Election anxiety is forcing traders at major markets in the city to reduce prices of their products as they await the outcome of the 7 December election.
The country goes to polls on early next month in a keen contest that has been preceded by a pocket of skirmishes between the two major political parties, the National Democratic Congress and the New Patriotic Party.
Traders are very anxious about the outcome of the elections with some reducing their goods to clear so they could be in their various homes as they await the results.
At the Osu Oxford Street, a popular place known for petty trading, traders told the B&FT that they have been forced to reduce their products to enable them sell as much as they can before the election day.
“At least if I sell all my goods and get my capital, I will save it in a bank and go to my village and vote and then stay there till the results are announced. After some few days then I will come and start my business, Oppong, a beads seller on the Oxford Street said.
Oppong who usually sells his hand beads ranging from GHc10 to GHc30 said he has reduced them by between five to 10 percent in order to attract more buyers.
A shoe seller who plies his trade on the same route also disclosed to this paper that the tensed nature of the elections has forced him to reduce the prices of his goods as nobody can predict what lies beyond the elections.
An anxious Amartey told the B&FT that he will still get his loss profit during the charismas season because during charismas they sell more at a higher price.
“The normal price for my shoes are between GHc50 to GHc100 depending on the quality and the design but now I will be selling below the price,” he said.
Traders at the Kwame Nkrumah Interchange also have similar intentions as a second cloth seller, Yaw Donkor, believes this election is very crucial than any other he had witnessed in the country and as a result wants to sell off his products before the election day.
This, he said, will make him be in the house and monitor happenings during and after the election day.
Meanwhile, the Ghana Police Service has assured on countless occasions assured the business community of conducting their business without fear of terrorism and post-election violence, as the service has put in place the necessary mechanisms to check these threats.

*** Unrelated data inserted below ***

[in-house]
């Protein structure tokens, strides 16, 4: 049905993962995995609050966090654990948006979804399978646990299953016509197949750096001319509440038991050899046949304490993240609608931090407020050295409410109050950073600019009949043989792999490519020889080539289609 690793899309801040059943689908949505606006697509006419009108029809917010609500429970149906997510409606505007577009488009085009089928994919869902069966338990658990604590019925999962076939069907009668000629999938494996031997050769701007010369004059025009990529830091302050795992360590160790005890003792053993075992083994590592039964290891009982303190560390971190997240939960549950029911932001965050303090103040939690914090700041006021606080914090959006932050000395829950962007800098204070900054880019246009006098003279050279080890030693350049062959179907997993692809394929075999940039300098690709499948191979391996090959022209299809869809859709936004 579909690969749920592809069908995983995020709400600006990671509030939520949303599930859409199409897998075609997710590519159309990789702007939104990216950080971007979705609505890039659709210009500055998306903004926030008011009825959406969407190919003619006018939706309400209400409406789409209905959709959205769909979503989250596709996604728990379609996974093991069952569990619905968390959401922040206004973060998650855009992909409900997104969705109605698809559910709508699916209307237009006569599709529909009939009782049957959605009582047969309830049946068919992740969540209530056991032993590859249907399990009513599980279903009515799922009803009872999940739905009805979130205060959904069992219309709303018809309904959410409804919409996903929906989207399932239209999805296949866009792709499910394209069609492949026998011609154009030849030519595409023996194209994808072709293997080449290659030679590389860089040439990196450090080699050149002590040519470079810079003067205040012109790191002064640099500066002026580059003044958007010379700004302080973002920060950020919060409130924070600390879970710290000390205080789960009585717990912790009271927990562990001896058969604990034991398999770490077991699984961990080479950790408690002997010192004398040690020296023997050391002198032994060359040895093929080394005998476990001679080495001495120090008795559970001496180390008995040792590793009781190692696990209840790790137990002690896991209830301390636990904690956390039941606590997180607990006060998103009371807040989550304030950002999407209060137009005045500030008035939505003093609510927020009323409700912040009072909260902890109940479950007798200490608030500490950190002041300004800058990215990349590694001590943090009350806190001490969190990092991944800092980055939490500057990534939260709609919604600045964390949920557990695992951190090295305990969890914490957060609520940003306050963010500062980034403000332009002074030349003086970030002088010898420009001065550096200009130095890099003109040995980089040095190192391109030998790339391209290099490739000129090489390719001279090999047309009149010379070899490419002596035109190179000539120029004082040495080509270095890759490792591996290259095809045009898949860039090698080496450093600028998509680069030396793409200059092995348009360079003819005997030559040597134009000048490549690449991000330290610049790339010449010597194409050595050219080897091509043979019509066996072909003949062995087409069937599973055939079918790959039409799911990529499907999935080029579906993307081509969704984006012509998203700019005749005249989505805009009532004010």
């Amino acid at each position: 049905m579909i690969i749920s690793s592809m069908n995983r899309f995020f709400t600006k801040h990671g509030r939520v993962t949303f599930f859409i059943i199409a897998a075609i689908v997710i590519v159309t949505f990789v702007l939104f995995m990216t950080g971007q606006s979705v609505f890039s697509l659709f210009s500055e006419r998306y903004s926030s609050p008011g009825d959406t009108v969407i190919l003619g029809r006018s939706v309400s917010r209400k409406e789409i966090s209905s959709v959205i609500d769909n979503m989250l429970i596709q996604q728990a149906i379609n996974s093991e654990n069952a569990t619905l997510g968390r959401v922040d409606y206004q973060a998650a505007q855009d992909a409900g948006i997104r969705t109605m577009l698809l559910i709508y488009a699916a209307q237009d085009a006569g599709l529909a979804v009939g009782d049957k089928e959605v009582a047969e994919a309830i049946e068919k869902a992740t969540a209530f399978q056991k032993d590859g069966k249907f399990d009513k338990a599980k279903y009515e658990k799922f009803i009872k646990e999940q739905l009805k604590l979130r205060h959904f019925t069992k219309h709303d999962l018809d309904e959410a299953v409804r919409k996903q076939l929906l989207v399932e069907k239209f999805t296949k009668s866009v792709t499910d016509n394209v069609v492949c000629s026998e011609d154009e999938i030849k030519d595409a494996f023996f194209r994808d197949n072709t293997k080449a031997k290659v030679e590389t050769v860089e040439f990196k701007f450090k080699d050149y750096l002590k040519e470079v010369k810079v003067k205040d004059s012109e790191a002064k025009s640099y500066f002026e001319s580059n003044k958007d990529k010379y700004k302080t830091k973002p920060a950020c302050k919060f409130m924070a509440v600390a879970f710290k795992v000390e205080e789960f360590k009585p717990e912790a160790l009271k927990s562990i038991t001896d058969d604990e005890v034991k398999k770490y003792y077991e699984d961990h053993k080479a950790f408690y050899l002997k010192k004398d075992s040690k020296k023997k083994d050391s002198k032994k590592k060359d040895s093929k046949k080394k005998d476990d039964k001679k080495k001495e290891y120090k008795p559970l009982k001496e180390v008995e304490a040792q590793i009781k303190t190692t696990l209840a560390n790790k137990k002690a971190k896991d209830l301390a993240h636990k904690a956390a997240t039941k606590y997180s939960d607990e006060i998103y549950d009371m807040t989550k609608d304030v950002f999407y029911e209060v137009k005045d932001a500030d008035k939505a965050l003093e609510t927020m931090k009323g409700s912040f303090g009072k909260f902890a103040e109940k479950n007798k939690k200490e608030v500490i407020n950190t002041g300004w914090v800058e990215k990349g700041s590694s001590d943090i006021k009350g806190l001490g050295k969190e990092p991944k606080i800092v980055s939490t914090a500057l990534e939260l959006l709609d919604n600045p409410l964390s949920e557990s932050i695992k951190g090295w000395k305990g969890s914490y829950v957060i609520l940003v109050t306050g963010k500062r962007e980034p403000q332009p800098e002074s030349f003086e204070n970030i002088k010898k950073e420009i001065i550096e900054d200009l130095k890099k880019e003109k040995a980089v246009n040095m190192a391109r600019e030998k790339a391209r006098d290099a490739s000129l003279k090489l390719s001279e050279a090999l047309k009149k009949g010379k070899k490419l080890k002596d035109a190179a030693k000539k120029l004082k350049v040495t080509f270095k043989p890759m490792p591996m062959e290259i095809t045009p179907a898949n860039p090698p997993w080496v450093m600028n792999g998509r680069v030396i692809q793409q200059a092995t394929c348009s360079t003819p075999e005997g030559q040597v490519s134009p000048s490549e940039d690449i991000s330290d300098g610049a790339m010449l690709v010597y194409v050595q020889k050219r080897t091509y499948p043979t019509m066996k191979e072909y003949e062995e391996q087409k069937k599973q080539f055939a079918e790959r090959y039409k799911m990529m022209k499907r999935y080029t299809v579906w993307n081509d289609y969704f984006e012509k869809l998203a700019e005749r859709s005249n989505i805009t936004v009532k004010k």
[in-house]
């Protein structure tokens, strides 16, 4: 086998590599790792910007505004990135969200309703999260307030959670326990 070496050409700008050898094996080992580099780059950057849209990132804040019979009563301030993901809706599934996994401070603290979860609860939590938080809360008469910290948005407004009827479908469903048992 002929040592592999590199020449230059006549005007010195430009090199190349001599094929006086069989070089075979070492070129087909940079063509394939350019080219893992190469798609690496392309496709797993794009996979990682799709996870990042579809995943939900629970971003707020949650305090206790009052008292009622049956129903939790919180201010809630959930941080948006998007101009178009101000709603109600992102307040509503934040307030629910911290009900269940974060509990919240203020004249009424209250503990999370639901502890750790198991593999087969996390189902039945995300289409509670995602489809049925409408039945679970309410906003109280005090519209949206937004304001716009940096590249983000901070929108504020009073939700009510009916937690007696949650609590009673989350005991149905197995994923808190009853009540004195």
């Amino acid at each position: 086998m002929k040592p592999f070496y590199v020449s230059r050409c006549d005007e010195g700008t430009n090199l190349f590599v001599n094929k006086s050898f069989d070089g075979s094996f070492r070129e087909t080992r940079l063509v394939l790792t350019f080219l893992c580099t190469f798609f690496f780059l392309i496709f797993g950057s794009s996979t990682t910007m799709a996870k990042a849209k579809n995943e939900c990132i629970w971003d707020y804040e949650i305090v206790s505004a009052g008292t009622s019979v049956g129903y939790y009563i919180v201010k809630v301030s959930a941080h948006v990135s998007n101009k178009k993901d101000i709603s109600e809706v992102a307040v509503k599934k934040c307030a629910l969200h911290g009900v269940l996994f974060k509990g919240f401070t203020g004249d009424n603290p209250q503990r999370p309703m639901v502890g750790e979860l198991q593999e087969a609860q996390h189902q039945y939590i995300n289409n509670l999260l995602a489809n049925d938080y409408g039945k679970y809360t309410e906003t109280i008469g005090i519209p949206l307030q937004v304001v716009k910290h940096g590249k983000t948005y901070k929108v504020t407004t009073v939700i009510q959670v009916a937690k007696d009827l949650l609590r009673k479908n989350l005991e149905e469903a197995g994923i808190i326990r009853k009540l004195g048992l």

Public Relations Officer of the Greater Accra Police Command, Assistant Superintendent of Police (ASP) Afia Tenge, who spoke to the B&FT in an earlier interview, the police service in every election year sets up an election task force comprising all stakeholders, and the other security agencies to ensure elections are conducted in a peaceful environment before, during and after the polls.
Elections, since the return to civilian rule in 1992 have seen both parties voted out of office, establishing Ghana's democratic credentials in a region that has seen its share of rigged polls and coups.
Mr. Mahama won the 2012 election by a margin of only 325,000 votes out of 11m, a situation that led the opposition NPP to challenge the result at the supreme court the Supreme Court took until August 2013 to uphold the original result. That prolonged a sense of national unease that rattled investors and hobbled Mr. Mahama’s new government.
Political analysts believe the peaceful ejection of ruling parties, in 2000 and again in 2008, set an admirable trend and the prompt acceptance of the Supreme Court’s verdict on the election in August by the losing candidate, Nana Akufo-Addo, whose New Patriotic Party was laudable.